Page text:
This happened again when I was at Calypso Medical, a company that developed an amazing technology to target radiation therapy for cancer treatment. I developed a camera system to determine the location of a sensor array, but our core technology used AC magnetic fields to determine the location of the prostate. My next job at Digital Control was developing industrial equipment using AC magnetic fields to determine the location of a underground drill.
My role at Calypso started as very technical, but once I had built a prototype and demonstrated my concept would meet our requirements, I was tasked with selecting a vendor and managing them to deliver a solution using my concept. My role became that of a project manager.
My next role at Digital Control also started out as technical, but I found my newly developed project management skills were more important to a project’s success than my technical ones.
As I found myself doing more project management at companies with no project managers, I looked elsewhere for help. I considered getting an MBA. But I couldn’t carve out the time to make that happen, so I enrolled in a certificate program for “Management in the Technology Sector.” The program included classes in project management, team leadership, and business strategy.
If you’re not learning new skills at work, it might be time for a change. Talk to your manager about taking on new responsibilities or moving to a new group. If that’s not an option, take a class or look for opportunities outside of work that will challenge you. Find a non-profit that you care about and offer to help. Before you know it, you’ll be drowning in learning opportunities.
Always be positive.
My career has had more than its share of bumps in the road. The worst was in 2008, when I was laid-off at the beginning of the Great Recession. Over 10 months, I had one phone interview. Every day I would look for open positions and networking opportunities.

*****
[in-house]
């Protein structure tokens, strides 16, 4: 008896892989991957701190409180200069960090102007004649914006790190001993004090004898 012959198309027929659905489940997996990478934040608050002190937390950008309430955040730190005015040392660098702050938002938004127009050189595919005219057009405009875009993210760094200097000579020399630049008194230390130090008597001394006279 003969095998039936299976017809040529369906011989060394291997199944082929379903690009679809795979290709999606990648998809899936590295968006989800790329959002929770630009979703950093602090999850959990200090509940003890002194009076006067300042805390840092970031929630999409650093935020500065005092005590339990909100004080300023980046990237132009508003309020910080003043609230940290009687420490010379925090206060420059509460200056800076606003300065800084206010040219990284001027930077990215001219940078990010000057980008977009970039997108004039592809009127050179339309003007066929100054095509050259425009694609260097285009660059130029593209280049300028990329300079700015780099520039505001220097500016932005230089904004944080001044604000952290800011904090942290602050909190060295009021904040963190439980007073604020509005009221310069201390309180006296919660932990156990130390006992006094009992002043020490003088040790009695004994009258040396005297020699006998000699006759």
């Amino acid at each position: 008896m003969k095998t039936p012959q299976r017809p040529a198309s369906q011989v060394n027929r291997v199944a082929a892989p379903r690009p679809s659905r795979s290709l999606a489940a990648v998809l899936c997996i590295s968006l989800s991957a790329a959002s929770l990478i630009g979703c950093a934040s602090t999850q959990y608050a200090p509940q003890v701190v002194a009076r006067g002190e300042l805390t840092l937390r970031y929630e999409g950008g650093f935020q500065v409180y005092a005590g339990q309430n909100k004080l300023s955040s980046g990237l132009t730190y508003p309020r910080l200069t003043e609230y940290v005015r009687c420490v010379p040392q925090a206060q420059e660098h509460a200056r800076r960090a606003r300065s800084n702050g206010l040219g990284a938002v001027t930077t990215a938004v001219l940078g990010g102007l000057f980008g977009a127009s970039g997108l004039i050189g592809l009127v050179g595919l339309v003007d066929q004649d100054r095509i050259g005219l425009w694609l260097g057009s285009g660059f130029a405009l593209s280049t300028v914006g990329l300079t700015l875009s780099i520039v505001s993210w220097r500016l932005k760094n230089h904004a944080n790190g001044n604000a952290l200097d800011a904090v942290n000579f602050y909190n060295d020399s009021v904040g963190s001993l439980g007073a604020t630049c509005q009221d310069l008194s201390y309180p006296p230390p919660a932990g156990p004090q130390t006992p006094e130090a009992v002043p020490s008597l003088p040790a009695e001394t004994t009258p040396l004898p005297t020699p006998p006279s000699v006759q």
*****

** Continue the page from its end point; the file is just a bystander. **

Finally I got a job running an energy efficiency project funded by the federal stimulus act. I was offered the job because of my volunteer experience founding the energy committee at the Sierra Club and my work as a project manager. Though it wasn’t my dream job, I involved myself in every aspect of the project, including marketing, training, and quality control. I met some great people and the project exceeded our targets. When the high-tech sector recovered, I moved back into product development, now with even more project management experience.
It’s great to have a vision of where you’d like your career to go and to get the experience and training you need to get there, but in the fast-moving world of technology that’s unlikely to be sufficient. So many interesting industries of today didn’t exist twenty years ago. Just in the Seattle area we have Facebook/Oculus doing virtual reality, Amazon in eCommerce, and Blue Origin in space tourism.
No one starting their career in 1997 would have thought to create the perfect path for a job working at any of these places. But if you are always learning, watching for new opportunities, and keeping a positive outlook, you might just find you’re the perfect person for the dream job you couldn’t have imagined five years earlier.
It’s fine for your journey to follow a circuitous route; sometimes that’s the only way to get to where you’re going.